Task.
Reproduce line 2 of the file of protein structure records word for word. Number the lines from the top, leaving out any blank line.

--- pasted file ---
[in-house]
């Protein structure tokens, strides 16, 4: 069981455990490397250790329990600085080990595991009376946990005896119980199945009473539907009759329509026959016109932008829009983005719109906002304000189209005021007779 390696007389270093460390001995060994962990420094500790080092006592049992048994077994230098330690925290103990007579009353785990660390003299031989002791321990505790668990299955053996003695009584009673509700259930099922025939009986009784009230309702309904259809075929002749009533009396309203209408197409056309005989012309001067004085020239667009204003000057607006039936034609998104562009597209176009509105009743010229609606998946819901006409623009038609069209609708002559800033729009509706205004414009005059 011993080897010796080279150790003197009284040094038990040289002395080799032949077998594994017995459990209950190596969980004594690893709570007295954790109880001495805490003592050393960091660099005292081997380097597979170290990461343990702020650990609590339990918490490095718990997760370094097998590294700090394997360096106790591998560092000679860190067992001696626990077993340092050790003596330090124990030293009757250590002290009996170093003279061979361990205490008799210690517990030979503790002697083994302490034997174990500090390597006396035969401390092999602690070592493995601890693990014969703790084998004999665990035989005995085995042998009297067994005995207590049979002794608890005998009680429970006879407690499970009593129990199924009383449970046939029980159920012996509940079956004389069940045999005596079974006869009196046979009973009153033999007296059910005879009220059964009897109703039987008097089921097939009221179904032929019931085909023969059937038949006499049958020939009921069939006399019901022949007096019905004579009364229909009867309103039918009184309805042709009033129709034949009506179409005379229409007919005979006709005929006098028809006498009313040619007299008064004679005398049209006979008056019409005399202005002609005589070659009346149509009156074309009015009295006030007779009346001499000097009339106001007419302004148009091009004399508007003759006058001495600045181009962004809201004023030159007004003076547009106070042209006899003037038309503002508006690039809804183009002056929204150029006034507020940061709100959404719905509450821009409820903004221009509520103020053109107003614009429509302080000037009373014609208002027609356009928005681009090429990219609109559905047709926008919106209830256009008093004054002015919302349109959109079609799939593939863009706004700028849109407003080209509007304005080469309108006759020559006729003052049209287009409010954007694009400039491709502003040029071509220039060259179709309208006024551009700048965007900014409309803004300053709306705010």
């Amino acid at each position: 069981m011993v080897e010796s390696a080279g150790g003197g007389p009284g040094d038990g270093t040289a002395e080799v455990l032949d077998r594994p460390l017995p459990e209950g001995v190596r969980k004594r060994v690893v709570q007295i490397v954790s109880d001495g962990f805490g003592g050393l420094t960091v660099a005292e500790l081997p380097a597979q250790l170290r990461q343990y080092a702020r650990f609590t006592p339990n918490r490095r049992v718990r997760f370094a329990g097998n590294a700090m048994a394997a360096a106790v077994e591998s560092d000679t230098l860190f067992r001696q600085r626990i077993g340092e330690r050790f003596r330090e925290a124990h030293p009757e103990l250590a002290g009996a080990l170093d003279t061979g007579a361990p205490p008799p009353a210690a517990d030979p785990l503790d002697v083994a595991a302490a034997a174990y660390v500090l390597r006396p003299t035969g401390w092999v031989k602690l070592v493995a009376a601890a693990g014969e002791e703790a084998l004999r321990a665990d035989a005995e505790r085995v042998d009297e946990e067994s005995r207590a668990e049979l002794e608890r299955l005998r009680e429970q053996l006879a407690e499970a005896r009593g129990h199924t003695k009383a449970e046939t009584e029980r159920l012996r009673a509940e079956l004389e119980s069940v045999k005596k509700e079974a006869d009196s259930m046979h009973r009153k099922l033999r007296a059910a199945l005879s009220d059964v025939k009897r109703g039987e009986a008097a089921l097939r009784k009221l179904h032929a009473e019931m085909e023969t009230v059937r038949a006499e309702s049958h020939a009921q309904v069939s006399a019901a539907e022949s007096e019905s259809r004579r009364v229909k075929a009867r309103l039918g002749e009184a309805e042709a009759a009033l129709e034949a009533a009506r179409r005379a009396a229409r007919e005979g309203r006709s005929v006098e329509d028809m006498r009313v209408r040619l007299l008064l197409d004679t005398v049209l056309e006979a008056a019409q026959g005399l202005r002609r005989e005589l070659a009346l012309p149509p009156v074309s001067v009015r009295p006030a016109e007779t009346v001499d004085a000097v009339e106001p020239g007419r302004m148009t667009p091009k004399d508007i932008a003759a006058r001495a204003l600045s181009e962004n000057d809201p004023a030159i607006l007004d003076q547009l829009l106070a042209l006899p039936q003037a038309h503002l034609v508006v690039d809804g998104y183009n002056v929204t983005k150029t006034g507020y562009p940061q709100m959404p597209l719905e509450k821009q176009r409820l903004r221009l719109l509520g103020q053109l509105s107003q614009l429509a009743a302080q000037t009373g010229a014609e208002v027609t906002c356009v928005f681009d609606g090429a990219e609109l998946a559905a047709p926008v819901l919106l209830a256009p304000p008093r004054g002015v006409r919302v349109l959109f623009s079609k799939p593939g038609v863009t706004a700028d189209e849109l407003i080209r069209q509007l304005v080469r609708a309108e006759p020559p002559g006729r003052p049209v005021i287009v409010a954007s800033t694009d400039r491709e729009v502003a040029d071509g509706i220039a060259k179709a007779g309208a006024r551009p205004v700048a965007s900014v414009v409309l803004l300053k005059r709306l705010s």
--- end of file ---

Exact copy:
């Protein structure tokens, strides 16, 4: 069981455990490397250790329990600085080990595991009376946990005896119980199945009473539907009759329509026959016109932008829009983005719109906002304000189209005021007779 390696007389270093460390001995060994962990420094500790080092006592049992048994077994230098330690925290103990007579009353785990660390003299031989002791321990505790668990299955053996003695009584009673509700259930099922025939009986009784009230309702309904259809075929002749009533009396309203209408197409056309005989012309001067004085020239667009204003000057607006039936034609998104562009597209176009509105009743010229609606998946819901006409623009038609069209609708002559800033729009509706205004414009005059 011993080897010796080279150790003197009284040094038990040289002395080799032949077998594994017995459990209950190596969980004594690893709570007295954790109880001495805490003592050393960091660099005292081997380097597979170290990461343990702020650990609590339990918490490095718990997760370094097998590294700090394997360096106790591998560092000679860190067992001696626990077993340092050790003596330090124990030293009757250590002290009996170093003279061979361990205490008799210690517990030979503790002697083994302490034997174990500090390597006396035969401390092999602690070592493995601890693990014969703790084998004999665990035989005995085995042998009297067994005995207590049979002794608890005998009680429970006879407690499970009593129990199924009383449970046939029980159920012996509940079956004389069940045999005596079974006869009196046979009973009153033999007296059910005879009220059964009897109703039987008097089921097939009221179904032929019931085909023969059937038949006499049958020939009921069939006399019901022949007096019905004579009364229909009867309103039918009184309805042709009033129709034949009506179409005379229409007919005979006709005929006098028809006498009313040619007299008064004679005398049209006979008056019409005399202005002609005589070659009346149509009156074309009015009295006030007779009346001499000097009339106001007419302004148009091009004399508007003759006058001495600045181009962004809201004023030159007004003076547009106070042209006899003037038309503002508006690039809804183009002056929204150029006034507020940061709100959404719905509450821009409820903004221009509520103020053109107003614009429509302080000037009373014609208002027609356009928005681009090429990219609109559905047709926008919106209830256009008093004054002015919302349109959109079609799939593939863009706004700028849109407003080209509007304005080469309108006759020559006729003052049209287009409010954007694009400039491709502003040029071509220039060259179709309208006024551009700048965007900014409309803004300053709306705010």